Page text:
Bit of a stretch for Santa do we think? In that case I shall settle for Christmas to be a bit less Christmassy. Oh I’m not asking for miracles; rampant consumerism is a tide that cannot be turned, Slade on repeat from October appears institutionalised and I’ll even accept that the odd medically dependant may miss nativity plays, BUT I’m pretty damn sick of the weather.

Nothing wrong with a bit of snow at this festive time. No problem with that. Pelting family members with snow isn’t without merit. Snowmen with humourous attachments never fail to raise a smile*, and a world decorated in virgin white is worth a second look.

But this is starting to get a bit sodding tedious. Only a few months ago, a gaggle of us were risking hypothermia at Easter. And tonight was my tenth cosecutive dog walk at below zero. In fact this evening’s stroll was a balmy -2 which compared favourably to a couple of close to minus double digit trudges last week. And while not suffering “trench todger” is welcome, the four inches of snow that’s fallen since lunchtime is not.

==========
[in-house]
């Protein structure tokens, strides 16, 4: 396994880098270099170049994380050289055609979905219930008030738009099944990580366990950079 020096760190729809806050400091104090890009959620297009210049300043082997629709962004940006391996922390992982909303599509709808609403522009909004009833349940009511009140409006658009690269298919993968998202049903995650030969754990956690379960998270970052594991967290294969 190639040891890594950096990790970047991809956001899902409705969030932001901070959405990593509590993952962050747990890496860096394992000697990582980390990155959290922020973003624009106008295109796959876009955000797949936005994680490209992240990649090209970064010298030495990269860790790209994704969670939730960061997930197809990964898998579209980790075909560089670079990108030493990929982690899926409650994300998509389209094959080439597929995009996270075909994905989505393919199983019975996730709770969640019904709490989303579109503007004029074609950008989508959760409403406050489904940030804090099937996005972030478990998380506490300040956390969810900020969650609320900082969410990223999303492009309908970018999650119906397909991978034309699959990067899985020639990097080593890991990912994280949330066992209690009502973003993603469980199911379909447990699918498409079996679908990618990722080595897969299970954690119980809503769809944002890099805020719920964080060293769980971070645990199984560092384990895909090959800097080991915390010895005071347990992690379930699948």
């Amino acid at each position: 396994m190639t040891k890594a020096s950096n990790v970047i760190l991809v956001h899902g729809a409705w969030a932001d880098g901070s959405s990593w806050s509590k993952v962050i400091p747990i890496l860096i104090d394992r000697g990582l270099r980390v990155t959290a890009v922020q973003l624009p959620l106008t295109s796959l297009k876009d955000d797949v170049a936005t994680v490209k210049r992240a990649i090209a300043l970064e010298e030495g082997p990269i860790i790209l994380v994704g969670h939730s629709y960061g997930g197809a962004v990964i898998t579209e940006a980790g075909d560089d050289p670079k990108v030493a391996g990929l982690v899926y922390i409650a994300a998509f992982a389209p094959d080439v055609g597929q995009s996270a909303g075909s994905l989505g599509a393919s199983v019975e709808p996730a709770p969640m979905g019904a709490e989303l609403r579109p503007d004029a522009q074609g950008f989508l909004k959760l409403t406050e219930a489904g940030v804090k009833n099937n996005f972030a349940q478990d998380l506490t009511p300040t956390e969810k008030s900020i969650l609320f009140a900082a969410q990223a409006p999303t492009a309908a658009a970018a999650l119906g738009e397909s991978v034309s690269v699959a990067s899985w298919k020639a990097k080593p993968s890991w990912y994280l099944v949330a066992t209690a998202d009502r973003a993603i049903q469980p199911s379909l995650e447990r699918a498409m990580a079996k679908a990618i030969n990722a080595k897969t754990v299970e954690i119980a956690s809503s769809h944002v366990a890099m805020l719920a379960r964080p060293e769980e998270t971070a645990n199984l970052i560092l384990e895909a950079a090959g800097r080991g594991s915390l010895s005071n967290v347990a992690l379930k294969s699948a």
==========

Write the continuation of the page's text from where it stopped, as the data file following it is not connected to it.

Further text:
The dog tho – he bloody loves it. Snow is canine catnip, and nothing short of the full field trudge is going to do. 7pm the dog is nosing my elbow and giving me a look I’ve started to think of as “clubbed seal pup“. It’s another ten minutes before I’m suited up in the entire contents of my winter wardrobe, old motorcycle gloves, two pairs of socks, wellies and ‘Benny from Crossroads” bobble hat.

Murf already has his coat on and shows his impatience by launching out of the door, failing to remember how icy it is before aqua-pawing straight across the drive and into the opposing hedge. That’s kind of how I feel about riding my bike right now. Yesterday we decided it was too icy, and tomorrow will probably be too snowy. It’s the safe decision, but I’m damn sure it’s not the right one.

I can’t even commute to work unless the ambulance could drop me off on the way to A&E. If it’s too damn slippy to remain upright in your size 10 chunky welly, I don’t hold out much hope for massive traction from 23cc mostly slicks. So it’s walking the dog, night after night in the freezing bloody cold. And it’s three months until Spring.